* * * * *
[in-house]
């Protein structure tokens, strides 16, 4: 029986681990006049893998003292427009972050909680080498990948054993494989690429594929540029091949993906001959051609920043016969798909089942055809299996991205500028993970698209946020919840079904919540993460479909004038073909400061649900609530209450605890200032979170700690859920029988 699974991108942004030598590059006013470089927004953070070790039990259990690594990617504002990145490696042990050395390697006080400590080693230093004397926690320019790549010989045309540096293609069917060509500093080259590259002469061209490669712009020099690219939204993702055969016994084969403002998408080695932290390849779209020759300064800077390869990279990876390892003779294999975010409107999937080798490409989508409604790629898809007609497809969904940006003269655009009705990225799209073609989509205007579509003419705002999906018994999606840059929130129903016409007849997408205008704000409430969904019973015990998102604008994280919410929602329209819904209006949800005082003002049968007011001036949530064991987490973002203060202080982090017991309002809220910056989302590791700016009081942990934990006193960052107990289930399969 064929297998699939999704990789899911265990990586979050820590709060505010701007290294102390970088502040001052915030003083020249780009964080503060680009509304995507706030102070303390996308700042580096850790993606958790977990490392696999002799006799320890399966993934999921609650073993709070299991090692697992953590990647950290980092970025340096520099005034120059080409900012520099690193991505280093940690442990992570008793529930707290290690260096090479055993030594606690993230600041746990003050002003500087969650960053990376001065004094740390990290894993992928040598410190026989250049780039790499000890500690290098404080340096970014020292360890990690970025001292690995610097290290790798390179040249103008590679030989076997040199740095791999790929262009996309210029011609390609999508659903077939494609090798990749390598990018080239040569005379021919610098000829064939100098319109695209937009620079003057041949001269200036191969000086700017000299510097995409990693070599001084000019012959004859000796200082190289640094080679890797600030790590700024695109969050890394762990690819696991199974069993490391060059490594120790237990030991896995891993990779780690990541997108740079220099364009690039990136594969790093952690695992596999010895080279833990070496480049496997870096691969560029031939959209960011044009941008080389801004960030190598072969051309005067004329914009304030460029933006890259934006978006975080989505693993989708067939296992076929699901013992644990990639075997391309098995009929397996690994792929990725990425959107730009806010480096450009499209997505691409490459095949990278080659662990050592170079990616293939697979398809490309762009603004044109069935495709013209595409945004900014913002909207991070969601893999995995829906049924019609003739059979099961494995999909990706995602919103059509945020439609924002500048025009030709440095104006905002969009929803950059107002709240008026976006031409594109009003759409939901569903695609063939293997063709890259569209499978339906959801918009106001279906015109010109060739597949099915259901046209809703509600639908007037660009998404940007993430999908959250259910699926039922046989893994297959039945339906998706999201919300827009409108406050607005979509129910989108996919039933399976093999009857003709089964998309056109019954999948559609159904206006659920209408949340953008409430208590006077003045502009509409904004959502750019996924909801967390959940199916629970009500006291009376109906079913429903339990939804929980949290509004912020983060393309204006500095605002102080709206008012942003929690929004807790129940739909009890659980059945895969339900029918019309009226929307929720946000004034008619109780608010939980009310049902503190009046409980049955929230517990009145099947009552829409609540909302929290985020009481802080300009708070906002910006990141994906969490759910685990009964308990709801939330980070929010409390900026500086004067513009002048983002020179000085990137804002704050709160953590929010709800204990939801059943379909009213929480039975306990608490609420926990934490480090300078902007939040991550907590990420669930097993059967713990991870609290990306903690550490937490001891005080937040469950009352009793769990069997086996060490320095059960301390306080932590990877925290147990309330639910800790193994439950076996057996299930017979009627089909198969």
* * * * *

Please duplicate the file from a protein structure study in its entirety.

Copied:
[in-house]
């Protein structure tokens, strides 16, 4: 029986681990006049893998003292427009972050909680080498990948054993494989690429594929540029091949993906001959051609920043016969798909089942055809299996991205500028993970698209946020919840079904919540993460479909004038073909400061649900609530209450605890200032979170700690859920029988 699974991108942004030598590059006013470089927004953070070790039990259990690594990617504002990145490696042990050395390697006080400590080693230093004397926690320019790549010989045309540096293609069917060509500093080259590259002469061209490669712009020099690219939204993702055969016994084969403002998408080695932290390849779209020759300064800077390869990279990876390892003779294999975010409107999937080798490409989508409604790629898809007609497809969904940006003269655009009705990225799209073609989509205007579509003419705002999906018994999606840059929130129903016409007849997408205008704000409430969904019973015990998102604008994280919410929602329209819904209006949800005082003002049968007011001036949530064991987490973002203060202080982090017991309002809220910056989302590791700016009081942990934990006193960052107990289930399969 064929297998699939999704990789899911265990990586979050820590709060505010701007290294102390970088502040001052915030003083020249780009964080503060680009509304995507706030102070303390996308700042580096850790993606958790977990490392696999002799006799320890399966993934999921609650073993709070299991090692697992953590990647950290980092970025340096520099005034120059080409900012520099690193991505280093940690442990992570008793529930707290290690260096090479055993030594606690993230600041746990003050002003500087969650960053990376001065004094740390990290894993992928040598410190026989250049780039790499000890500690290098404080340096970014020292360890990690970025001292690995610097290290790798390179040249103008590679030989076997040199740095791999790929262009996309210029011609390609999508659903077939494609090798990749390598990018080239040569005379021919610098000829064939100098319109695209937009620079003057041949001269200036191969000086700017000299510097995409990693070599001084000019012959004859000796200082190289640094080679890797600030790590700024695109969050890394762990690819696991199974069993490391060059490594120790237990030991896995891993990779780690990541997108740079220099364009690039990136594969790093952690695992596999010895080279833990070496480049496997870096691969560029031939959209960011044009941008080389801004960030190598072969051309005067004329914009304030460029933006890259934006978006975080989505693993989708067939296992076929699901013992644990990639075997391309098995009929397996690994792929990725990425959107730009806010480096450009499209997505691409490459095949990278080659662990050592170079990616293939697979398809490309762009603004044109069935495709013209595409945004900014913002909207991070969601893999995995829906049924019609003739059979099961494995999909990706995602919103059509945020439609924002500048025009030709440095104006905002969009929803950059107002709240008026976006031409594109009003759409939901569903695609063939293997063709890259569209499978339906959801918009106001279906015109010109060739597949099915259901046209809703509600639908007037660009998404940007993430999908959250259910699926039922046989893994297959039945339906998706999201919300827009409108406050607005979509129910989108996919039933399976093999009857003709089964998309056109019954999948559609159904206006659920209408949340953008409430208590006077003045502009509409904004959502750019996924909801967390959940199916629970009500006291009376109906079913429903339990939804929980949290509004912020983060393309204006500095605002102080709206008012942003929690929004807790129940739909009890659980059945895969339900029918019309009226929307929720946000004034008619109780608010939980009310049902503190009046409980049955929230517990009145099947009552829409609540909302929290985020009481802080300009708070906002910006990141994906969490759910685990009964308990709801939330980070929010409390900026500086004067513009002048983002020179000085990137804002704050709160953590929010709800204990939801059943379909009213929480039975306990608490609420926990934490480090300078902007939040991550907590990420669930097993059967713990991870609290990306903690550490937490001891005080937040469950009352009793769990069997086996060490320095059960301390306080932590990877925290147990309330639910800790193994439950076996057996299930017979009627089909198969």